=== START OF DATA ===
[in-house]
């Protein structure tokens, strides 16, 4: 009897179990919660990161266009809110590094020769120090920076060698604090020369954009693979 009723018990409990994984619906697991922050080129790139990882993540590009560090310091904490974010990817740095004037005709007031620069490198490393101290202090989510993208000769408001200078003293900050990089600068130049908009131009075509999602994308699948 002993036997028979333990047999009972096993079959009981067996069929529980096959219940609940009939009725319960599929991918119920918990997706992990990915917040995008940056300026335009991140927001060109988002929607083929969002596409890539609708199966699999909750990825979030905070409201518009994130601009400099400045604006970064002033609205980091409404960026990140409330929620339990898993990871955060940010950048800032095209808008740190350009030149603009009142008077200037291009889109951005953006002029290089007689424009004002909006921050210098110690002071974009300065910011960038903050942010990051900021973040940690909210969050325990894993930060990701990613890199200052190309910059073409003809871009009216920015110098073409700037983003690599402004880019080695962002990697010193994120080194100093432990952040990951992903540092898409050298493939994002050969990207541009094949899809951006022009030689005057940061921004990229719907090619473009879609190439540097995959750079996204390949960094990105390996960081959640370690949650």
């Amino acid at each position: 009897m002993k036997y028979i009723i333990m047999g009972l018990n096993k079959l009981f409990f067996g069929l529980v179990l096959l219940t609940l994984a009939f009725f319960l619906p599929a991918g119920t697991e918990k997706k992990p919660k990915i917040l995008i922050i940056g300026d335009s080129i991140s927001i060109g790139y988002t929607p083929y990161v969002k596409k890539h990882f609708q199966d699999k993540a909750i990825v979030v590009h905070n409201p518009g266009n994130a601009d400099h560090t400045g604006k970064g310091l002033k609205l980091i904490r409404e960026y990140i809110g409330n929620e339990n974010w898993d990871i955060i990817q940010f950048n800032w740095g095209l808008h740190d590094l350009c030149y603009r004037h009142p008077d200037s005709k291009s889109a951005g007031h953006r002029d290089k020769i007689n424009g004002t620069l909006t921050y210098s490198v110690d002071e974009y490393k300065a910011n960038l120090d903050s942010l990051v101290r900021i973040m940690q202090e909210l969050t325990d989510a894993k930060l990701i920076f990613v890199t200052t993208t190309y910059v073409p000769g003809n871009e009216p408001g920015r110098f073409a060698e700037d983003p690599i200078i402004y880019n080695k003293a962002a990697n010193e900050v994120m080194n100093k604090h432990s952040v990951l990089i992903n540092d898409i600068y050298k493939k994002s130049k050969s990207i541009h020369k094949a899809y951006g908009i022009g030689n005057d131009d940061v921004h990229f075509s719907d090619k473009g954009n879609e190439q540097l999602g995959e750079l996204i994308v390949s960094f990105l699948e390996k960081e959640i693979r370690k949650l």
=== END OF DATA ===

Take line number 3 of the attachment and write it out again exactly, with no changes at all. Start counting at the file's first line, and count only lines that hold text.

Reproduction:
């Amino acid at each position: 009897m002993k036997y028979i009723i333990m047999g009972l018990n096993k079959l009981f409990f067996g069929l529980v179990l096959l219940t609940l994984a009939f009725f319960l619906p599929a991918g119920t697991e918990k997706k992990p919660k990915i917040l995008i922050i940056g300026d335009s080129i991140s927001i060109g790139y988002t929607p083929y990161v969002k596409k890539h990882f609708q199966d699999k993540a909750i990825v979030v590009h905070n409201p518009g266009n994130a601009d400099h560090t400045g604006k970064g310091l002033k609205l980091i904490r409404e960026y990140i809110g409330n929620e339990n974010w898993d990871i955060i990817q940010f950048n800032w740095g095209l808008h740190d590094l350009c030149y603009r004037h009142p008077d200037s005709k291009s889109a951005g007031h953006r002029d290089k020769i007689n424009g004002t620069l909006t921050y210098s490198v110690d002071e974009y490393k300065a910011n960038l120090d903050s942010l990051v101290r900021i973040m940690q202090e909210l969050t325990d989510a894993k930060l990701i920076f990613v890199t200052t993208t190309y910059v073409p000769g003809n871009e009216p408001g920015r110098f073409a060698e700037d983003p690599i200078i402004y880019n080695k003293a962002a990697n010193e900050v994120m080194n100093k604090h432990s952040v990951l990089i992903n540092d898409i600068y050298k493939k994002s130049k050969s990207i541009h020369k094949a899809y951006g908009i022009g030689n005057d131009d940061v921004h990229f075509s719907d090619k473009g954009n879609e190439q540097l999602g995959e750079l996204i994308v390949s960094f990105l699948e390996k960081e959640i693979r370690k949650l």